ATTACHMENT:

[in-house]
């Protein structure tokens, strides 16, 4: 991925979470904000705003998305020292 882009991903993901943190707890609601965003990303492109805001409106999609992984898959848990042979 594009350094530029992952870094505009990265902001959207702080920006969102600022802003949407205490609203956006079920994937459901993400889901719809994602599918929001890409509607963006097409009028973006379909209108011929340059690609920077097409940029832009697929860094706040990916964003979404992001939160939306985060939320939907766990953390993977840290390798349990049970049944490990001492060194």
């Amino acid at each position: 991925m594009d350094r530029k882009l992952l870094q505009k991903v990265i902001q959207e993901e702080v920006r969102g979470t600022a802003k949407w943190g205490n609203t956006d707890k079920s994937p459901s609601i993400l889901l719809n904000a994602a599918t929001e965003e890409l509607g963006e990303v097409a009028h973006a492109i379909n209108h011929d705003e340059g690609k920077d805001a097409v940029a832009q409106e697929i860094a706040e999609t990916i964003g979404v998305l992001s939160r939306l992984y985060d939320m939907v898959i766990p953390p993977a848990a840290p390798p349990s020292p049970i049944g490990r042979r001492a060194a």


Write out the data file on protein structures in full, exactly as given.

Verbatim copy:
[in-house]
């Protein structure tokens, strides 16, 4: 991925979470904000705003998305020292 882009991903993901943190707890609601965003990303492109805001409106999609992984898959848990042979 594009350094530029992952870094505009990265902001959207702080920006969102600022802003949407205490609203956006079920994937459901993400889901719809994602599918929001890409509607963006097409009028973006379909209108011929340059690609920077097409940029832009697929860094706040990916964003979404992001939160939306985060939320939907766990953390993977840290390798349990049970049944490990001492060194």
């Amino acid at each position: 991925m594009d350094r530029k882009l992952l870094q505009k991903v990265i902001q959207e993901e702080v920006r969102g979470t600022a802003k949407w943190g205490n609203t956006d707890k079920s994937p459901s609601i993400l889901l719809n904000a994602a599918t929001e965003e890409l509607g963006e990303v097409a009028h973006a492109i379909n209108h011929d705003e340059g690609k920077d805001a097409v940029a832009q409106e697929i860094a706040e999609t990916i964003g979404v998305l992001s939160r939306l992984y985060d939320m939907v898959i766990p953390p993977a848990a840290p390798p349990s020292p049970i049944g490990r042979r001492a060194a």